Kansas to C02 Plant: Drop Dead

Back in l935, Variety startled Hollywood with one of the greatest ever of headlines: Sticks Nix Hick Pix. At the time it was a shocker, because movie executives assumed that folks out on the farm wanted to see rural Americana pictures, not swells in black tie. Wrong. They wanted distraction.

Well, times have changed, but today the Washington Post revealed that Kansas is killing the proposed construction of an enormous coal-fired power plant which was intended to supply not just Kansas, but eastern Colorado as well. Roderick Bremy, the secretary of the Kansas Department of Health and the Environment, declared:

"It would be irresponsible to ignore emerging information about the
contribution of carbon dioxide and other greenhouse gases to climate
change and the potential harm to our environment and health if we do
nothing."

This is great news, and the cancellation comes with strong Republican support. Could this be the harbinger of other coal plant cancellations?  For the sake of the planet — yes. Please.

Add yours ↓
  1. Danny Bloom

    That really IS an important news story, hopefully a real harbinger of things to come in terms of other coal plant cancellations. There was also a very good oped piece in the Washington Post the other day by a man who is CEO of a huge energy firm and he also called for things like this. Did you see that oped? Brilliant.

    October 20, 2007
  2. Danny Bloom

    Maria Evans of WGMD posted a comment on this on Sunday: David Crane, CEO of NRG published an op-ed in the Washington Post titled “We’re Carboholics. Make Us Stop.”

    In it he writes:

    I am a carboholic. As Americans, we are all carboholics, but I am more so than most. The company I run, NRG Energy, emits more than 64 million tons of carbon dioxide (CO2) into the atmosphere each year — more than the total man-made greenhouse gas emissions of Norway. And we are only the 10th-largest American power generation company. Imagine the CO2 emissions of Nos. 1 through 9.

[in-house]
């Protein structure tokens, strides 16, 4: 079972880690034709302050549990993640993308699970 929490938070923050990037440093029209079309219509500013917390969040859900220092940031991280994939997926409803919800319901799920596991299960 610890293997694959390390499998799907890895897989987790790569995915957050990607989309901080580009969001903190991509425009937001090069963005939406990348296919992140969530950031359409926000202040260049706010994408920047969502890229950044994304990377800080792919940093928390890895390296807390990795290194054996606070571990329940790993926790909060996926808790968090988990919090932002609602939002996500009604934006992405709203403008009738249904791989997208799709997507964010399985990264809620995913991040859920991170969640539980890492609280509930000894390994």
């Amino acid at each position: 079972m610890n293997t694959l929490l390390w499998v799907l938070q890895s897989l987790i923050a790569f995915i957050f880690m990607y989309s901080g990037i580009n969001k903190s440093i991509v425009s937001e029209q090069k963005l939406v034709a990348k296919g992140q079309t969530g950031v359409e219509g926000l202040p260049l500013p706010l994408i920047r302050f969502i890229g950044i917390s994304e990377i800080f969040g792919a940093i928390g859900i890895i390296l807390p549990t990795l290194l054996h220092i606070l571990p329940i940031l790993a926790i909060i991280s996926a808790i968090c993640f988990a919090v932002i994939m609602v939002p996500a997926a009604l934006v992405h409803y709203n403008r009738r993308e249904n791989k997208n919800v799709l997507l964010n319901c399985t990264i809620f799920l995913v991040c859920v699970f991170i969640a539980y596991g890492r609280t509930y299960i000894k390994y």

Why do we do it? Why does America’s power industry emit such a stunning amount of greenhouse gases into the atmosphere in this age of climate change?
    We do so because CO2 emissions are free. And in a world where CO2 has no price, removing CO2 before or after the combustion process is vastly more expensive and problematic than just venting it into the atmosphere.
    Congress needs to act now to change our ways. Lawmakers should regulate CO2 and other greenhouse gas emissions by introducing a federal cap-and-trade system, which would put a cap and a market price on CO2 emissions.
    Has the chief executive responsible for Delaware’s dirtiest power plant suddenly gotten religion? Has he recognized the error of his ways? I suspect not. Instead I can think of three reasons why an executive in his position would publicly endorse carbon controls.
    First, power plants require enormous capital expenditures. Those putting their money down on big ticket capital items don’t like uncertainty. A recent MIT study put the cost of carbon controls at 20 percent or higher. What investor would want to take on that kind of risk for average returns? GE CEO Jeffrey Immelt made a similar point when he came to Wilmington last year.
    Second, operators of coal plants would like to be able to pass on the cost of carbon controls to their customers, which is what NRG did when it submitted its proposal for “clean coal” as part of the RFP process that led to the decision to build an offshore wind farm in Delaware. NRG’s proposal would have placed the cost of future carbon controls with the ratepayers.
    Third, NRG already knows it will have to clean up the Indian River power plant. It’s in the company’s interest to see to it that every coal power plant be required to do so or pay for expensive carbon offsets. In August, NRG agreed to reduce its emissions in response to a new regulation promulgated by DNREC. It’s in the company’s strategic interest that all of its competitors that operate coal fired plants be held to similar requirements.
    So when David Crane writes, “Please make us stop,” I’m guessing he really means “Make all the other dirty coal power plants clean up their act as well.”

    October 20, 2007
  3. Danny Bloom

    http://www.washingtonpost.com/wp-dyn/content/article/2007/10/12/AR2007101202153.html

    We’re Carboholics. Make Us Stop.

    By David Crane
    Sunday, October 14, 2007; Page B07

    I am a carboholic. As Americans, we are all carboholics, but I am more so than most. The company I run, NRG Energy, emits more than 64 million tons of carbon dioxide (CO2) into the atmosphere each year — more than the total man-made greenhouse gas emissions of Norway.

    October 20, 2007